Predictions that Obamacare would lead to substantially higher costs for employers have not materialized three years after the U.S. health care overhaul became law. In an October 16, 2014 Bloomberg News article, health economist Katherine Baicker of Harvard School of Public Health noted that national spending on health care has slowed, which may be partly attributable to the Affordable Care Act (ACA).
“It’s possible a more general effect arises from health-care providers, insurers, groups aiming to slow health-care spending on their own in advance of any provisions binding from the law,” said Baicker, professor of health economics and chair of the Department of Health Policy and Management. Insurance premium increases, for instance, have averaged less than 5% per year since 2010, when the health law went into effect. “To the extent that health care can be provided more efficiently, that’s a good thing for everyone, employers and employees,” Baicker said.
Also, in an October 15, 2014 interview on NPR’s Marketplace, Baicker commented on the fact that almost two million more people—baby boomers, many struggling with obesity—are expected to enroll in Medicare this year. “They’re likely to cost more than their parents did but not just because of living longer lives,” Baicker said. “But also because of having more complicated health conditions.”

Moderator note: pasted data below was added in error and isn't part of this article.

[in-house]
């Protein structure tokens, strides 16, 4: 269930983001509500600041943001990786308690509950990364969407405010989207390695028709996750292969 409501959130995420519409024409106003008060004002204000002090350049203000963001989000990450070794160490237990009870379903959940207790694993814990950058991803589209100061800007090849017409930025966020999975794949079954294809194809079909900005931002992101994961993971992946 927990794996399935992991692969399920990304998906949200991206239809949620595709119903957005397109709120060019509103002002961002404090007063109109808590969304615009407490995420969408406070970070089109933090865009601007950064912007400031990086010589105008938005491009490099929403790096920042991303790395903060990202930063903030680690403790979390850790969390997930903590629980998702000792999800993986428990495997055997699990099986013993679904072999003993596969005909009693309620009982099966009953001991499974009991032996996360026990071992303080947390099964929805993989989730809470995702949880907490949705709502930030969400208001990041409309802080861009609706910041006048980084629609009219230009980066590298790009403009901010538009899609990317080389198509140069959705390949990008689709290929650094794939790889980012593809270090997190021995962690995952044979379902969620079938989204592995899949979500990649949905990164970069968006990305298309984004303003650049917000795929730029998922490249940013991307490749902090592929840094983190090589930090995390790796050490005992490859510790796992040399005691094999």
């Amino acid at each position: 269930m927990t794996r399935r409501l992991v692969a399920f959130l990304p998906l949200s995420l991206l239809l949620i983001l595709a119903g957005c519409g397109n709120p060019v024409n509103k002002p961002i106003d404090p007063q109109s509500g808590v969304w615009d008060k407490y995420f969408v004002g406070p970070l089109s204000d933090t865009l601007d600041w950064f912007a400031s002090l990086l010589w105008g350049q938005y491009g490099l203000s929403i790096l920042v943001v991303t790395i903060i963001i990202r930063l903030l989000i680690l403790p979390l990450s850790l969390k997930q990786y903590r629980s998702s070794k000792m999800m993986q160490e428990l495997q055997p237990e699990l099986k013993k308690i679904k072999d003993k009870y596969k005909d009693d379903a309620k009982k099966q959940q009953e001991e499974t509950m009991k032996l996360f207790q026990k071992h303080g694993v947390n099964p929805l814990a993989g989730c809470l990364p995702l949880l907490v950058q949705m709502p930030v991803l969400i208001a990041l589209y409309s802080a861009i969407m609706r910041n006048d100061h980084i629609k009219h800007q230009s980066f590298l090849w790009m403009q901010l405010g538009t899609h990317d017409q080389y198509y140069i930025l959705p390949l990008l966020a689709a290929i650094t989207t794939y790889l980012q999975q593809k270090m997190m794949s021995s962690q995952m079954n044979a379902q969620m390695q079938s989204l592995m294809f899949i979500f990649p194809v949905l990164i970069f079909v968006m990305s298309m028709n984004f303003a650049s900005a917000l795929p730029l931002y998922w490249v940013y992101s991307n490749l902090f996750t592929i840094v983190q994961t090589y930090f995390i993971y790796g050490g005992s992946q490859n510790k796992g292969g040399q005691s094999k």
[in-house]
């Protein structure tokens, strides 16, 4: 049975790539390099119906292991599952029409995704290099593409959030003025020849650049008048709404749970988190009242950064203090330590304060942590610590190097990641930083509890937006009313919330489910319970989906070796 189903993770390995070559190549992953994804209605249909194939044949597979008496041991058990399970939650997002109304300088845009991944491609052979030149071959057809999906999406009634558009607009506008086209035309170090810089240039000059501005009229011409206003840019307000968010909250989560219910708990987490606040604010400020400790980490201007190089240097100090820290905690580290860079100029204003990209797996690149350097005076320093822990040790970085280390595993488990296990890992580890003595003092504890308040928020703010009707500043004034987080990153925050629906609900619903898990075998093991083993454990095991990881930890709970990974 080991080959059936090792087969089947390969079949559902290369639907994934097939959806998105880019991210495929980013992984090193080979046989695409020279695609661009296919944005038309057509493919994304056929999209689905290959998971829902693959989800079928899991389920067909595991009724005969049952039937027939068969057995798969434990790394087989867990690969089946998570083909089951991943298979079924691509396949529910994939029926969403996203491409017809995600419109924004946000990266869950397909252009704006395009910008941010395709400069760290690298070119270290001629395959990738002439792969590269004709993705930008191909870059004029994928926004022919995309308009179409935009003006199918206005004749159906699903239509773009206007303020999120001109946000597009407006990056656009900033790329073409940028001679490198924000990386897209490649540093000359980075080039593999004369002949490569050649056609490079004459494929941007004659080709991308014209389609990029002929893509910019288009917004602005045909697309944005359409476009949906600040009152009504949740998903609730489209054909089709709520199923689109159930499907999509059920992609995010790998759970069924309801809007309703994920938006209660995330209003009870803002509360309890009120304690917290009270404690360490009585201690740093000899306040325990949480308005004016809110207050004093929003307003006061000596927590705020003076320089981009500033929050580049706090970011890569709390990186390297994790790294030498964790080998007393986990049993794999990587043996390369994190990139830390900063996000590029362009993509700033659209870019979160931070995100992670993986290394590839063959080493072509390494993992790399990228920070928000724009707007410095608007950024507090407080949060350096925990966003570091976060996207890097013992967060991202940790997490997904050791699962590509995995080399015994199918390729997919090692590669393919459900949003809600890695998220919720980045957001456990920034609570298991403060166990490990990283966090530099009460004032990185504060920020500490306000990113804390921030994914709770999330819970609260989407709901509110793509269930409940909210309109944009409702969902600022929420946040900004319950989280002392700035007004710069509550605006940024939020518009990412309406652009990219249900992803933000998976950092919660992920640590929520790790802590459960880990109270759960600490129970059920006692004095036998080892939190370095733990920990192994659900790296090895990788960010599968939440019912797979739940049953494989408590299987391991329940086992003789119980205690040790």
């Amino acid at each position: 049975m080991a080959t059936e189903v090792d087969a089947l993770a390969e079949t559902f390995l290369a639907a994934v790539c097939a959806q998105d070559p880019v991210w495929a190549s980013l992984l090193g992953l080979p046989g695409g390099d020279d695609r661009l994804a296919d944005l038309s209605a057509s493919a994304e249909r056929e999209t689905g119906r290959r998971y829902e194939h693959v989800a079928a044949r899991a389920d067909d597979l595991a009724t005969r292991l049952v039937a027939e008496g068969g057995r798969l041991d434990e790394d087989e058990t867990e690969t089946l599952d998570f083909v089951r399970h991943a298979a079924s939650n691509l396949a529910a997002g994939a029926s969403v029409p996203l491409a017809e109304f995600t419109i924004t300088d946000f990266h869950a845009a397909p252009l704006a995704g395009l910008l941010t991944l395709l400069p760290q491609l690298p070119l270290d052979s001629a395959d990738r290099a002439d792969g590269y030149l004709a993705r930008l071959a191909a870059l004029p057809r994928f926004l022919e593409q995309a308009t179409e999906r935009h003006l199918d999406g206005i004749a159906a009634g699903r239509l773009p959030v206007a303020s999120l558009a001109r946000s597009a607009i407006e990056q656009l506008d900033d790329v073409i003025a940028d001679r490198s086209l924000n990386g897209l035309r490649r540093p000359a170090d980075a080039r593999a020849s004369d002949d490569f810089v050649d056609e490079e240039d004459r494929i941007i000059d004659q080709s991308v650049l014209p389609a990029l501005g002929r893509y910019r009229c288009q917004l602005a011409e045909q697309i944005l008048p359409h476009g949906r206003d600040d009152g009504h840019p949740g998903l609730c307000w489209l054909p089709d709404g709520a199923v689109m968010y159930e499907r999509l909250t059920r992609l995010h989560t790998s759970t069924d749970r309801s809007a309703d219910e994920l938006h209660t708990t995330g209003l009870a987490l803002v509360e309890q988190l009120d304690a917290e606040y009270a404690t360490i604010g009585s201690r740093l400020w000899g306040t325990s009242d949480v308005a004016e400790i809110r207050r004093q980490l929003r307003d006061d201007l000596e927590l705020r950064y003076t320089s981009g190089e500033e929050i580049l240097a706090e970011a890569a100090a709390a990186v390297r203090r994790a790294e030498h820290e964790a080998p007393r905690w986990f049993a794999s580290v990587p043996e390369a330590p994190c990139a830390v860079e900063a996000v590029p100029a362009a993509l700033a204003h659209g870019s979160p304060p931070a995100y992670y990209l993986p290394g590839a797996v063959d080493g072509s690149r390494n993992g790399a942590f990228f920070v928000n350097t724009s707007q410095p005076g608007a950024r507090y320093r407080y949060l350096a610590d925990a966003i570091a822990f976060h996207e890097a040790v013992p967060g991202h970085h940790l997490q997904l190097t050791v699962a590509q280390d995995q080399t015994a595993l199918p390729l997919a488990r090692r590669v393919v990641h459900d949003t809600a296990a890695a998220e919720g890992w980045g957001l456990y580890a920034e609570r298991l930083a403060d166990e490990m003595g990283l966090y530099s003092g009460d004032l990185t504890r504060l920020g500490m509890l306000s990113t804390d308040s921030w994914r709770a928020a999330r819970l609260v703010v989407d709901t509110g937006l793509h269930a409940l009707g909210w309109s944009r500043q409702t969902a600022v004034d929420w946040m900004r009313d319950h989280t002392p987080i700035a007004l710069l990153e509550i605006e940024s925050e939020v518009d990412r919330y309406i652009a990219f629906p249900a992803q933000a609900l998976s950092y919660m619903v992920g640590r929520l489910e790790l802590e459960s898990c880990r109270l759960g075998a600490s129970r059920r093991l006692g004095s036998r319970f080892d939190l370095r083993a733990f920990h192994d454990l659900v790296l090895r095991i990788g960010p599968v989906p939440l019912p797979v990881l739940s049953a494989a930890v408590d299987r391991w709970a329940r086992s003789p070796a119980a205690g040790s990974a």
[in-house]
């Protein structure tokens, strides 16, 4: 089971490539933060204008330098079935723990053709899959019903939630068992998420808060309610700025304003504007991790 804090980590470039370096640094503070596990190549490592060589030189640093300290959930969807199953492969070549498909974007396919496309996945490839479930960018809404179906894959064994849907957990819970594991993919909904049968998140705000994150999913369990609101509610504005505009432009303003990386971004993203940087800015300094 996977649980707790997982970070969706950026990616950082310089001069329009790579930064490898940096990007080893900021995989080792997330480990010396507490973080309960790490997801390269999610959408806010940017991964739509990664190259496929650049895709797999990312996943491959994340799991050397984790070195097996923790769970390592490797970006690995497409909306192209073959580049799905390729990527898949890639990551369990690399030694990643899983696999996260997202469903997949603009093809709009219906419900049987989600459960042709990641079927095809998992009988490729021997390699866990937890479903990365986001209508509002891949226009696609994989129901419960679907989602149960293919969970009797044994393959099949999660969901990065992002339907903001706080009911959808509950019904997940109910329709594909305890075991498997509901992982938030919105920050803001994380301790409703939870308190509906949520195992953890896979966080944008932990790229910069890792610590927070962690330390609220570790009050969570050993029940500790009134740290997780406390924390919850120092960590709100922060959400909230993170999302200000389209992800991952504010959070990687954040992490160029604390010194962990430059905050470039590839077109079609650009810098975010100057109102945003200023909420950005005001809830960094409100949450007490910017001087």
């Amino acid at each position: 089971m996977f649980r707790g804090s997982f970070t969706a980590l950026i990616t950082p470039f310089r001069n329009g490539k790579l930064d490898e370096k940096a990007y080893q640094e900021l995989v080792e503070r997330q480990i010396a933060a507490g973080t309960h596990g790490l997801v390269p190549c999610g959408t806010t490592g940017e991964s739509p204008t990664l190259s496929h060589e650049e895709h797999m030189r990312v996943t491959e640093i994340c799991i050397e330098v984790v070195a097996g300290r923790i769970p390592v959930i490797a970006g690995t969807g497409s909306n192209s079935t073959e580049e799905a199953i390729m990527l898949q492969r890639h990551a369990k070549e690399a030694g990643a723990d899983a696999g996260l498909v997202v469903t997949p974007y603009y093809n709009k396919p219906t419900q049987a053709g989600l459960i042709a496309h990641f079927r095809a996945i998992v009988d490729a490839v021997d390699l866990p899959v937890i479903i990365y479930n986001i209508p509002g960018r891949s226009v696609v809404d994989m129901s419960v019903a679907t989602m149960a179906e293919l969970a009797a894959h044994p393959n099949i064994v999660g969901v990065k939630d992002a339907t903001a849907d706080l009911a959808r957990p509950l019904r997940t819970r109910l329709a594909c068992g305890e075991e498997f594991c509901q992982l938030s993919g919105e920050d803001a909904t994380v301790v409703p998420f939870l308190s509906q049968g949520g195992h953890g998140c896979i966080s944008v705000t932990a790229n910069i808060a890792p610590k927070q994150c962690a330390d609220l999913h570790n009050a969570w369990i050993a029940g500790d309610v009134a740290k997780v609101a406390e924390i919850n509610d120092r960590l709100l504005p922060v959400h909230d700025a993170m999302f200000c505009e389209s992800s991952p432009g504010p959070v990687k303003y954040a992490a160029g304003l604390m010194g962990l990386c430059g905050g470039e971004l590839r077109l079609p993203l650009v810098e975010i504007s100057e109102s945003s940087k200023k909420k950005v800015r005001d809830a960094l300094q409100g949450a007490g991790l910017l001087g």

Baicker was recently elected chair of the Massachusetts Group Insurance Commission.
Read the Bloomberg News article: Obamacare Refutes Warning of Corporate America Cost Surge
Listen to NPR’s Marketplace story: Medicare open enrollment brings change
ACA’s impact on jobs ignites debate (HSPH news)
The ACA and jobs (HSPH podcast)